Once upon a time, there was a child named … Zee. Zee was a middle child in a family of busy adults, three pesky siblings, two hamsters and a lazy dog that thinks it’s a fat cat, so they call him Whiskers.
One hot summer day, Zee walked into the kitchen, sat on a chair, and sighed a very long sigh. He rested his foot on Whiskers, who barely budged.
“Mom, I’m bored.”
“There’s nothing to do! It’s too hot to play outside, and I already played with all my toys yesterday. See, even Whiskers is bored.” Zee pouted, and started to almost whine.
“Honey, Whiskers always looks like that.” Whiskers was too comfortable in his favorite position to protest, much less attempt to meow.
“I know! Maybe you can make me something.”
“Well, Zee, what do you want me to make?”
“I don’t know. Just … something. Something good. And yummy.” Now things were getting interesting. Zee always loved everything Mom made in the kitchen.
“I have a better idea, Zee. Why don’t we make something together? I’m sure we can make something up with stuff we already have in here. How does that sound?”
“Cool! What can we make? Maybe some cookies or brownies?”
“I think I have a few recipes that are simple enough for us to make,” Mom said as she reached for her beloved binder of recipes. “We can definitely make some cookies or brownies if you want.”
“Now, Zee, remember: if you pick one that needs to be baked, you’ll have to be extra careful around the hot oven, okay sweetie?”
“Oh. Okay. Do you have something we can make outside the oven? Because Metsy might come into the kitchen and get burned.” Zee was always looking out for his younger sister, even though she was sometimes a punk, and clearly, Mom’s warnings about touching a hot stove made a deep impression on him.
“Well, that’s very nice of you, Zee. It makes me happy to see you taking good care of your sister. And yes, we have more recipes to choose from that don’t have to be baked in the oven.”
“Mom, those sound really good. What else? What else can we make? What about about something nice and cold? Something with ice cream? And peanut butter?” Zee was getting excited, and even Whiskers stirred. No, wait. He was just shifting positions. False alarm.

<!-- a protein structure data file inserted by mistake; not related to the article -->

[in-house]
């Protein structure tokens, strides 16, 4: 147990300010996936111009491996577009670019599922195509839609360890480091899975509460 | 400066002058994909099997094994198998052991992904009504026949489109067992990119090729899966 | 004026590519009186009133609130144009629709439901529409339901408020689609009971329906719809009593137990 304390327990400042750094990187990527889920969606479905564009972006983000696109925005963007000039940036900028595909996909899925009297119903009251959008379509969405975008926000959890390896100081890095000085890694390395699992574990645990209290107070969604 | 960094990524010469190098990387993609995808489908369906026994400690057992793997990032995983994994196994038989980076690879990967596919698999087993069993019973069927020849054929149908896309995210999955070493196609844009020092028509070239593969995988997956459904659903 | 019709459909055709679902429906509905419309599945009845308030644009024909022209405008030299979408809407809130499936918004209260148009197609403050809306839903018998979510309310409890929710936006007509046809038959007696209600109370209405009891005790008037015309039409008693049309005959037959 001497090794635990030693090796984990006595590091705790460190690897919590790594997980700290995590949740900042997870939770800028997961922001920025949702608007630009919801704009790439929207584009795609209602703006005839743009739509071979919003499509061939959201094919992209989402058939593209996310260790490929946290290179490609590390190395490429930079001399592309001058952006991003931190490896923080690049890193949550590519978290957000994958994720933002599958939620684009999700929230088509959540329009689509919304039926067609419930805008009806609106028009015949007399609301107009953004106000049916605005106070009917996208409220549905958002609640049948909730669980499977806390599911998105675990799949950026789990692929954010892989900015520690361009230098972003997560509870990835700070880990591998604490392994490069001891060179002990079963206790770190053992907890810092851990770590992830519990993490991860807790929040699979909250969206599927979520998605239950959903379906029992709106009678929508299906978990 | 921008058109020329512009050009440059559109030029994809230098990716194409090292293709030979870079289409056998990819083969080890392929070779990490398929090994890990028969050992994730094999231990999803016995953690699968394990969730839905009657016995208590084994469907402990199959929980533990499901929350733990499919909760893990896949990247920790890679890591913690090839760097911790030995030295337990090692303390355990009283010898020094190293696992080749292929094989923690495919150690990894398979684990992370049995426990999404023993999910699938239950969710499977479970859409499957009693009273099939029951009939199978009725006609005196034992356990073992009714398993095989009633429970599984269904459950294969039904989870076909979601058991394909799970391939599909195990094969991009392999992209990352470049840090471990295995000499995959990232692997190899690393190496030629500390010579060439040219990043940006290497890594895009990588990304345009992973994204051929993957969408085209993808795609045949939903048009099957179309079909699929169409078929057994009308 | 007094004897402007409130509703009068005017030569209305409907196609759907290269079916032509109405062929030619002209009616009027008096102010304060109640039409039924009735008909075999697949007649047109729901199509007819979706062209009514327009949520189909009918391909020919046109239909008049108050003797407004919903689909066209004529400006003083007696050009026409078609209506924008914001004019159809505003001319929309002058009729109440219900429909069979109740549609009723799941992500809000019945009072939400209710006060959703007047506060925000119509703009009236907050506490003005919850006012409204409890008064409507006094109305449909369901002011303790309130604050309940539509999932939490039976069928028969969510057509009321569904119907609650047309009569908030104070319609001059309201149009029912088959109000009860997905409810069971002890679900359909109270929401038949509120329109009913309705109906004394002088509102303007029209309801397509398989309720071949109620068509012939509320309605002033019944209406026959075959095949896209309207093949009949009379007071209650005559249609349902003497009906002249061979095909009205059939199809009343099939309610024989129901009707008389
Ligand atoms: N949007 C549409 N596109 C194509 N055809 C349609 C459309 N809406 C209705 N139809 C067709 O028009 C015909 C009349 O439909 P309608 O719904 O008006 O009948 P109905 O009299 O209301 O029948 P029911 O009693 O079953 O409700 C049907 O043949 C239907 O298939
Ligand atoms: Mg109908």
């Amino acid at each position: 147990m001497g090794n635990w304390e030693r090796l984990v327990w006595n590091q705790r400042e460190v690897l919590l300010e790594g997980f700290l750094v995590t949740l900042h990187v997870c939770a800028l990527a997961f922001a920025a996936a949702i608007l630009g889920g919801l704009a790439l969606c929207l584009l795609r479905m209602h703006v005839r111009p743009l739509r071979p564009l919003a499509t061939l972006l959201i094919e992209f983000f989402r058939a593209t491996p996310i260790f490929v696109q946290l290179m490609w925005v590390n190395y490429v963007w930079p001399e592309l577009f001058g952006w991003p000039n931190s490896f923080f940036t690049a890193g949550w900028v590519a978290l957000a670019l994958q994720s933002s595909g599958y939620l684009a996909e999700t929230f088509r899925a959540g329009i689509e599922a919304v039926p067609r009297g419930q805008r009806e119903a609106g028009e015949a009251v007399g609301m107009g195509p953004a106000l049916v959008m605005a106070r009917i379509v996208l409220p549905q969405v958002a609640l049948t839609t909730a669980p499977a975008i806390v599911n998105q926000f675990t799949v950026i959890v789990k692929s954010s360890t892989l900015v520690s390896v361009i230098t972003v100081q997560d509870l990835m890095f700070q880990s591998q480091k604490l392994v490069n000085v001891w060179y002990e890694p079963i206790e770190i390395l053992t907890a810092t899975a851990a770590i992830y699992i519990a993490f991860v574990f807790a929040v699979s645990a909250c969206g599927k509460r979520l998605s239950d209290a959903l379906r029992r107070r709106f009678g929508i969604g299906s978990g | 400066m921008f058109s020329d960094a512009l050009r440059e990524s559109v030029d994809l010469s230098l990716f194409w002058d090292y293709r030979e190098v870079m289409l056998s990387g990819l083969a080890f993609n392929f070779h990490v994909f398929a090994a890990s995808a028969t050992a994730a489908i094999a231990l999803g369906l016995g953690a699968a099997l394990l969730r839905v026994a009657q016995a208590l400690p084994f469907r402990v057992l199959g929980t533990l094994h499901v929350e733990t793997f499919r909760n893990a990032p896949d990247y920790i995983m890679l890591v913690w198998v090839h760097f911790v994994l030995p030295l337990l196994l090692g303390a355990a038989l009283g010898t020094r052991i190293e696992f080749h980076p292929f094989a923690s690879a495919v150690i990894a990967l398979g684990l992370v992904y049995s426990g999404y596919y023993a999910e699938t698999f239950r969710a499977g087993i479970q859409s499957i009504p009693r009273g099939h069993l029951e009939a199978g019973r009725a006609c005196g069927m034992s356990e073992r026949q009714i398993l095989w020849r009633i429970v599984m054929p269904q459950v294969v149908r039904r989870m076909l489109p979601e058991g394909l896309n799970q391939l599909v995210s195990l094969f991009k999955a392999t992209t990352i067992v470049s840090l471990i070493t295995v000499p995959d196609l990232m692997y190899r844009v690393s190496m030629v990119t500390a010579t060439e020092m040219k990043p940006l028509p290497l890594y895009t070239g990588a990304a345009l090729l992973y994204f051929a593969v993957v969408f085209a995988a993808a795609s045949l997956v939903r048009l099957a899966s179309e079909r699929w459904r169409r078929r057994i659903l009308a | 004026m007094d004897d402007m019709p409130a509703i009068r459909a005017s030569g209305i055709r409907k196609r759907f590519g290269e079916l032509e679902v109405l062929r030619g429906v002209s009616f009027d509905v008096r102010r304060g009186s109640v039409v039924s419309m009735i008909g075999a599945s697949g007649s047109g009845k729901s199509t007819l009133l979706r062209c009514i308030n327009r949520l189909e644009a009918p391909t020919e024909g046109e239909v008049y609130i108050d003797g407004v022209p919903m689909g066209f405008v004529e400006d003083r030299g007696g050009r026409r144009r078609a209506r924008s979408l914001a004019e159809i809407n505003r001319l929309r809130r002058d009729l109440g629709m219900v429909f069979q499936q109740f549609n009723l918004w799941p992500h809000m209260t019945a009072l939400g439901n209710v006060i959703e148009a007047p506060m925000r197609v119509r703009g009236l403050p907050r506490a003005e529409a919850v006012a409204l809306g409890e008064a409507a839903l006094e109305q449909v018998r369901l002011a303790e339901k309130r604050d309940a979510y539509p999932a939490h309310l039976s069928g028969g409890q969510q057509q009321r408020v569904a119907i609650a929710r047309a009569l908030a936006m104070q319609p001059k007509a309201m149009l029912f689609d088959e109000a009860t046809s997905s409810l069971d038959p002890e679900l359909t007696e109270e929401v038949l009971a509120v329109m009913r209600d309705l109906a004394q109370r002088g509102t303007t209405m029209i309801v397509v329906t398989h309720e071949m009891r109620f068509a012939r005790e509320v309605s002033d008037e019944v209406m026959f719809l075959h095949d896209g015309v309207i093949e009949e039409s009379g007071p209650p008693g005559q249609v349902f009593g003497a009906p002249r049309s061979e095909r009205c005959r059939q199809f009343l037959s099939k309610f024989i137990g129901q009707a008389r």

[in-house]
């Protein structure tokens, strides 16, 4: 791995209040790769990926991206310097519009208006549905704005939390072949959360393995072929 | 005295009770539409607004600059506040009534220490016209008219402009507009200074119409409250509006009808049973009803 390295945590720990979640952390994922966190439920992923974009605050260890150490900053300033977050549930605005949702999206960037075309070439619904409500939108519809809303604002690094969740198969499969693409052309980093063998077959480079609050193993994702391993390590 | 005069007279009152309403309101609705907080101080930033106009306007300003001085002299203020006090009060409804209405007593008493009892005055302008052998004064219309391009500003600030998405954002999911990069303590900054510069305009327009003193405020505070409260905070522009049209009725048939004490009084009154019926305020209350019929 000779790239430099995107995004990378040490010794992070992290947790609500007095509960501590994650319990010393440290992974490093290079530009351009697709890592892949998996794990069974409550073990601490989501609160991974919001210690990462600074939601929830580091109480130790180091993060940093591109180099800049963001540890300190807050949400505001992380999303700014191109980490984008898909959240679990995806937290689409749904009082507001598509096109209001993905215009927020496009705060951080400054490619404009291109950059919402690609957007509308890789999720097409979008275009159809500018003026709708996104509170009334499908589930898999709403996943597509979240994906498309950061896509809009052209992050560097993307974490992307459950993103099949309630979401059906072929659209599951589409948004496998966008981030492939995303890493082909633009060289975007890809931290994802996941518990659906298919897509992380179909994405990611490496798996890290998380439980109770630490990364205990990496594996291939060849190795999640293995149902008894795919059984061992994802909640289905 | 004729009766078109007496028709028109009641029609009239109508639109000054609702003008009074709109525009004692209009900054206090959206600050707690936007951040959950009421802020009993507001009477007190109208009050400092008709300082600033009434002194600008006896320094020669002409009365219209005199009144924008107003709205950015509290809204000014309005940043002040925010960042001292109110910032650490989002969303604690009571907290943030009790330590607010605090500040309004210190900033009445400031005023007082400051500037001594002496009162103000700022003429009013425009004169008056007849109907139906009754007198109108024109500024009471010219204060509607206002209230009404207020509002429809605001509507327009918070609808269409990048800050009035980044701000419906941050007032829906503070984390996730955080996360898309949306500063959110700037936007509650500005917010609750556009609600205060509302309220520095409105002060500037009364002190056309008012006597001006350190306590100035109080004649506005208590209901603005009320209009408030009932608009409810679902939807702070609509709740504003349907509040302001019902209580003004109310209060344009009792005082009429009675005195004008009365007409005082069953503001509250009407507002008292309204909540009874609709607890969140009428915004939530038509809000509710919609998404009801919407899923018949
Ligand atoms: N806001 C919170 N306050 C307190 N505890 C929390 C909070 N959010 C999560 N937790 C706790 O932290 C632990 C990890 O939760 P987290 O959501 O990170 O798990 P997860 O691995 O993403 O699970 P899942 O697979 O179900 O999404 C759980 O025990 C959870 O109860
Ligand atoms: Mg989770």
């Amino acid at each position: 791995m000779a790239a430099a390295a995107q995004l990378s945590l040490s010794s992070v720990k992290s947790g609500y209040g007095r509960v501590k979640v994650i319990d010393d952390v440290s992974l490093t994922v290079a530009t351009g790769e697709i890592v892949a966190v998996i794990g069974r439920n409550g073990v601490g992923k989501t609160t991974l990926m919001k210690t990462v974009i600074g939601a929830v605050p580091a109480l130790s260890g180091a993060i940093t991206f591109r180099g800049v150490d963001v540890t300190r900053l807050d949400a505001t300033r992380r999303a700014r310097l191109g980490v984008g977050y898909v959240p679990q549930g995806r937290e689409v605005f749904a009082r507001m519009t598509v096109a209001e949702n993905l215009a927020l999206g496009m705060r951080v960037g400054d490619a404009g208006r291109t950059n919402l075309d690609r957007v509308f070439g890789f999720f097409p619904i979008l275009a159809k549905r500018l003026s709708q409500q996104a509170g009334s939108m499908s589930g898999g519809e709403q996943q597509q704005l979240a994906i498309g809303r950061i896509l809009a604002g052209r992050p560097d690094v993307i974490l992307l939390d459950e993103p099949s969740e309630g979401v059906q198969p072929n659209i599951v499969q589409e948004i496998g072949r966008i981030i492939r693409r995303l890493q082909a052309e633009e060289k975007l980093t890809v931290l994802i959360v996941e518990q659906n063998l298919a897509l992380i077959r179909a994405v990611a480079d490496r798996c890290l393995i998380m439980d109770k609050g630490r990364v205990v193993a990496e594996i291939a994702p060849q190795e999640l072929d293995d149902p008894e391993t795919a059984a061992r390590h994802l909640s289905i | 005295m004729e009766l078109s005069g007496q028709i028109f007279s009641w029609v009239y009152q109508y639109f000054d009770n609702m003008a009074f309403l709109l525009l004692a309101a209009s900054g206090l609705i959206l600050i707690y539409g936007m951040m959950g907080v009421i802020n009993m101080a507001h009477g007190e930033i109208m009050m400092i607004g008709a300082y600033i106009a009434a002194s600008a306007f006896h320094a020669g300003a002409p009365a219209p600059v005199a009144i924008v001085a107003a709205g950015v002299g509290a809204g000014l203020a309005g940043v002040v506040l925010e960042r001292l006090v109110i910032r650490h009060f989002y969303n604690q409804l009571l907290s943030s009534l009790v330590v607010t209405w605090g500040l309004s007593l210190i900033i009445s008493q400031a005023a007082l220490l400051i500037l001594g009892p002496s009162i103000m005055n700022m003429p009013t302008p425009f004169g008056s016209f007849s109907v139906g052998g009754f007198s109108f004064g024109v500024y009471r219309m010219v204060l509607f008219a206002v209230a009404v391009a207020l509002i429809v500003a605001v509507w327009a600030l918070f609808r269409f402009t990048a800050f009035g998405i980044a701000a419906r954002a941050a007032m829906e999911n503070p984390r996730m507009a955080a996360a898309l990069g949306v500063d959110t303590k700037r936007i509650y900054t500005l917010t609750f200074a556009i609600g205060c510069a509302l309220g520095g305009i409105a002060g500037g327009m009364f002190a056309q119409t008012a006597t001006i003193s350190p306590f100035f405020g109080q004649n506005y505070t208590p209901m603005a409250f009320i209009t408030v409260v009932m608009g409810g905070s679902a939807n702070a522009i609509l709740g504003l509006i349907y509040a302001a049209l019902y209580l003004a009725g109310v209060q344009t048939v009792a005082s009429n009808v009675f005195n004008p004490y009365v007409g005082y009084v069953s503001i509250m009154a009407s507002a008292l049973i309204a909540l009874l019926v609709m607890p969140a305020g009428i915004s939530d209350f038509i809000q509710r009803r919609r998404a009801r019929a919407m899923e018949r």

“Oh, we can definitely do something like that too. It’ll be wonderful in such a hot day as today.” Zee was still too excited to notice that Mom suddenly started constructing sentences as if she were in the late 1800s.
“Mom, those are going to be yummy! I can’t wait to make these and then eat them right away!”
“Well, Zee, usually when working with frozen ingredients, you have to wait a bit and let them thaw, then sometimes, you have to wait again after making them to let them freeze. We can make these, and then have them after dinner. And we can tell everyone that you made dessert!”
Zee liked that idea. As a middle child, the thought of everyone knowing that he made dessert made him very happy. But the thought of waiting until after dinner made him not-so-happy, which, of course, Mom sensed. Because moms are like that.
“Or, we can make dessert, but also make something really simple to snack on right now. How does that sound?”
Zee beamed. Mom sure was full of great ideas today. “How about something with fruit?” Zee knew Mom would be pleased with the suggestion.
“Zee, what a wonderful idea! And you know what, I think I just might have the recipe for us to try.”
So Zee and Mom spent their afternoon making that night’s dessert, and a nice little snack as a reward for all their hard work. Zee was so happy after everyone at the dinner table congratulated him on his beautiful dessert, and he vowed that someday, when he was old enough to learn how to type, he might consider starting a food blog.